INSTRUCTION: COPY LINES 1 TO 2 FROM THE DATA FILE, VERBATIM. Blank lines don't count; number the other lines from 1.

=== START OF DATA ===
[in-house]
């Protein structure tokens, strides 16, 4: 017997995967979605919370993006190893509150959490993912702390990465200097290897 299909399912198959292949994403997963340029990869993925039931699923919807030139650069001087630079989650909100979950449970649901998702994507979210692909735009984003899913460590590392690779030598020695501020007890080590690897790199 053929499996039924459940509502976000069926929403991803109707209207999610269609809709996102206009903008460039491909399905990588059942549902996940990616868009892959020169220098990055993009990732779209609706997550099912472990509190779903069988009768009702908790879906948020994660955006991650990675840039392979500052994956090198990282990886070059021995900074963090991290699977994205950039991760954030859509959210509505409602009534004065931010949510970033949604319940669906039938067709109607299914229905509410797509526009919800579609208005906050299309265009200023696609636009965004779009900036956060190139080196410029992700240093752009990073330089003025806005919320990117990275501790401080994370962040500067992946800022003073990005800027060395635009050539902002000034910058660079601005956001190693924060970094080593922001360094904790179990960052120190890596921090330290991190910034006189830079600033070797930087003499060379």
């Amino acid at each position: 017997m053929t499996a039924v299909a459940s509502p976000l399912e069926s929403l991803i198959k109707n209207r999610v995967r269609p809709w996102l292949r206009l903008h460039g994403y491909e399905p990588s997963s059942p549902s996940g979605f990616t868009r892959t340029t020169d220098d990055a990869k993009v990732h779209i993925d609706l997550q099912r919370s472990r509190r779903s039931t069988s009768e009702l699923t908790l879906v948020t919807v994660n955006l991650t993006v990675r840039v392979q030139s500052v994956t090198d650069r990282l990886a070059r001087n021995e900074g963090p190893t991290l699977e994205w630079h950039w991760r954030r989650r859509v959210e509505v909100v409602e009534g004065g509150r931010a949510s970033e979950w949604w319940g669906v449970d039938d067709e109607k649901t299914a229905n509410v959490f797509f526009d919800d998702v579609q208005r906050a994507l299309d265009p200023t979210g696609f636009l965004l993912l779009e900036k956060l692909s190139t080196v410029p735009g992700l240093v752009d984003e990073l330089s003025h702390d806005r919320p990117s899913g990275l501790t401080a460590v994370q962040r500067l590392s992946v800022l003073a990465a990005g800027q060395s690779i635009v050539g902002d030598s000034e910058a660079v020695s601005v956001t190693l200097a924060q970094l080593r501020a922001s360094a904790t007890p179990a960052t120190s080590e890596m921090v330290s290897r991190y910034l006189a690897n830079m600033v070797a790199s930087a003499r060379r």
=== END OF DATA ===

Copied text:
[in-house]
């Protein structure tokens, strides 16, 4: 017997995967979605919370993006190893509150959490993912702390990465200097290897 299909399912198959292949994403997963340029990869993925039931699923919807030139650069001087630079989650909100979950449970649901998702994507979210692909735009984003899913460590590392690779030598020695501020007890080590690897790199 053929499996039924459940509502976000069926929403991803109707209207999610269609809709996102206009903008460039491909399905990588059942549902996940990616868009892959020169220098990055993009990732779209609706997550099912472990509190779903069988009768009702908790879906948020994660955006991650990675840039392979500052994956090198990282990886070059021995900074963090991290699977994205950039991760954030859509959210509505409602009534004065931010949510970033949604319940669906039938067709109607299914229905509410797509526009919800579609208005906050299309265009200023696609636009965004779009900036956060190139080196410029992700240093752009990073330089003025806005919320990117990275501790401080994370962040500067992946800022003073990005800027060395635009050539902002000034910058660079601005956001190693924060970094080593922001360094904790179990960052120190890596921090330290991190910034006189830079600033070797930087003499060379």